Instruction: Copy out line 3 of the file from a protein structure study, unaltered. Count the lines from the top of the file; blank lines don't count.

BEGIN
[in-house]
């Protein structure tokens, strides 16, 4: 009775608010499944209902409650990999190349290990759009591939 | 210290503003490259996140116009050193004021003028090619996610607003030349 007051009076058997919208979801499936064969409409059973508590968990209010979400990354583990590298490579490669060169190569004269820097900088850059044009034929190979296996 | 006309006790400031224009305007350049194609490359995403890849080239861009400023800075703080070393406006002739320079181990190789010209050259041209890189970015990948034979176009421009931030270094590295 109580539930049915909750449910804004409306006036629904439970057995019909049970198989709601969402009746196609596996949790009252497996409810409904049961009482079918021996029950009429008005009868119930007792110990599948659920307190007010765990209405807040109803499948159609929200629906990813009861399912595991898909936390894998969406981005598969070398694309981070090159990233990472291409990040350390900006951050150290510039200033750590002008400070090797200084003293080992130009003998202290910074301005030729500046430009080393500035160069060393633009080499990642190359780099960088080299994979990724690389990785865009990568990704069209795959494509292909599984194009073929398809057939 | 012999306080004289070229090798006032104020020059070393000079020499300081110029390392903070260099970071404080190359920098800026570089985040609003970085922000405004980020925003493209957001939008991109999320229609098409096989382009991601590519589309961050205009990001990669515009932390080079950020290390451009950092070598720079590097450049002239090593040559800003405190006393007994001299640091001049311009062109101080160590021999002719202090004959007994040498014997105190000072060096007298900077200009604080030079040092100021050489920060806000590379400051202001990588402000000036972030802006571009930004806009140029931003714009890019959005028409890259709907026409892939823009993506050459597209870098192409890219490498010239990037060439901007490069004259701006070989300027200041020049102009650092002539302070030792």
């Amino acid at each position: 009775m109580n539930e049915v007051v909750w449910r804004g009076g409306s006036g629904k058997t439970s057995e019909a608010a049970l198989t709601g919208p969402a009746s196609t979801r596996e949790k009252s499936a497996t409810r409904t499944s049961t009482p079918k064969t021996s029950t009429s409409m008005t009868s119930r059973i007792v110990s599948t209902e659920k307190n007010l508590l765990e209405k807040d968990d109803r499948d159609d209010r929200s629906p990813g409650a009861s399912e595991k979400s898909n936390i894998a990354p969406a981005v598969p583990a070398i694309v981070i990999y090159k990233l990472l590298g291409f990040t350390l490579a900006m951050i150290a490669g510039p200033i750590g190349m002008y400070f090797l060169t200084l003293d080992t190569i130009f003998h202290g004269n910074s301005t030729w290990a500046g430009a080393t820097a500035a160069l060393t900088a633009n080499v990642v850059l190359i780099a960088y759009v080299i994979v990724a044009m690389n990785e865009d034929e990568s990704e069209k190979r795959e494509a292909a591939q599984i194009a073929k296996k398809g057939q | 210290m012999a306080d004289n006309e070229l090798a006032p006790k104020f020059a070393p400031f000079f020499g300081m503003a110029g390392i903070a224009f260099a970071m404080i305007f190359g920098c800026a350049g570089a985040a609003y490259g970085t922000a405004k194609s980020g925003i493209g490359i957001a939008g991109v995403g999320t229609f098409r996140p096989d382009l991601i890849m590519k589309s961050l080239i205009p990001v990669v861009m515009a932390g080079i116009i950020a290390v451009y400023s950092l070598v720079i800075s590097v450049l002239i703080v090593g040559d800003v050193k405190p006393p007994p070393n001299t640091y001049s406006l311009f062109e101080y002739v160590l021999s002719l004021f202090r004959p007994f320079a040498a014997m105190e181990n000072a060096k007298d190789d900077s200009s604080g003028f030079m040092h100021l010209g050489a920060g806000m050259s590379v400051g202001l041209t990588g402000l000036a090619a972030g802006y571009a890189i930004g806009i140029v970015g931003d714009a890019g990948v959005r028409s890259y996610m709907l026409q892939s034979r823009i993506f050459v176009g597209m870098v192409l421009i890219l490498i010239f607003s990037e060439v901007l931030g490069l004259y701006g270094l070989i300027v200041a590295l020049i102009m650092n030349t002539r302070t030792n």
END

């Amino acid at each position: 009775m109580n539930e049915v007051v909750w449910r804004g009076g409306s006036g629904k058997t439970s057995e019909a608010a049970l198989t709601g919208p969402a009746s196609t979801r596996e949790k009252s499936a497996t409810r409904t499944s049961t009482p079918k064969t021996s029950t009429s409409m008005t009868s119930r059973i007792v110990s599948t209902e659920k307190n007010l508590l765990e209405k807040d968990d109803r499948d159609d209010r929200s629906p990813g409650a009861s399912e595991k979400s898909n936390i894998a990354p969406a981005v598969p583990a070398i694309v981070i990999y090159k990233l990472l590298g291409f990040t350390l490579a900006m951050i150290a490669g510039p200033i750590g190349m002008y400070f090797l060169t200084l003293d080992t190569i130009f003998h202290g004269n910074s301005t030729w290990a500046g430009a080393t820097a500035a160069l060393t900088a633009n080499v990642v850059l190359i780099a960088y759009v080299i994979v990724a044009m690389n990785e865009d034929e990568s990704e069209k190979r795959e494509a292909a591939q599984i194009a073929k296996k398809g057939q | 210290m012999a306080d004289n006309e070229l090798a006032p006790k104020f020059a070393p400031f000079f020499g300081m503003a110029g390392i903070a224009f260099a970071m404080i305007f190359g920098c800026a350049g570089a985040a609003y490259g970085t922000a405004k194609s980020g925003i493209g490359i957001a939008g991109v995403g999320t229609f098409r996140p096989d382009l991601i890849m590519k589309s961050l080239i205009p990001v990669v861009m515009a932390g080079i116009i950020a290390v451009y400023s950092l070598v720079i800075s590097v450049l002239i703080v090593g040559d800003v050193k405190p006393p007994p070393n001299t640091y001049s406006l311009f062109e101080y002739v160590l021999s002719l004021f202090r004959p007994f320079a040498a014997m105190e181990n000072a060096k007298d190789d900077s200009s604080g003028f030079m040092h100021l010209g050489a920060g806000m050259s590379v400051g202001l041209t990588g402000l000036a090619a972030g802006y571009a890189i930004g806009i140029v970015g931003d714009a890019g990948v959005r028409s890259y996610m709907l026409q892939s034979r823009i993506f050459v176009g597209m870098v192409l421009i890219l490498i010239f607003s990037e060439v901007l931030g490069l004259y701006g270094l070989i300027v200041a590295l020049i102009m650092n030349t002539r302070t030792n």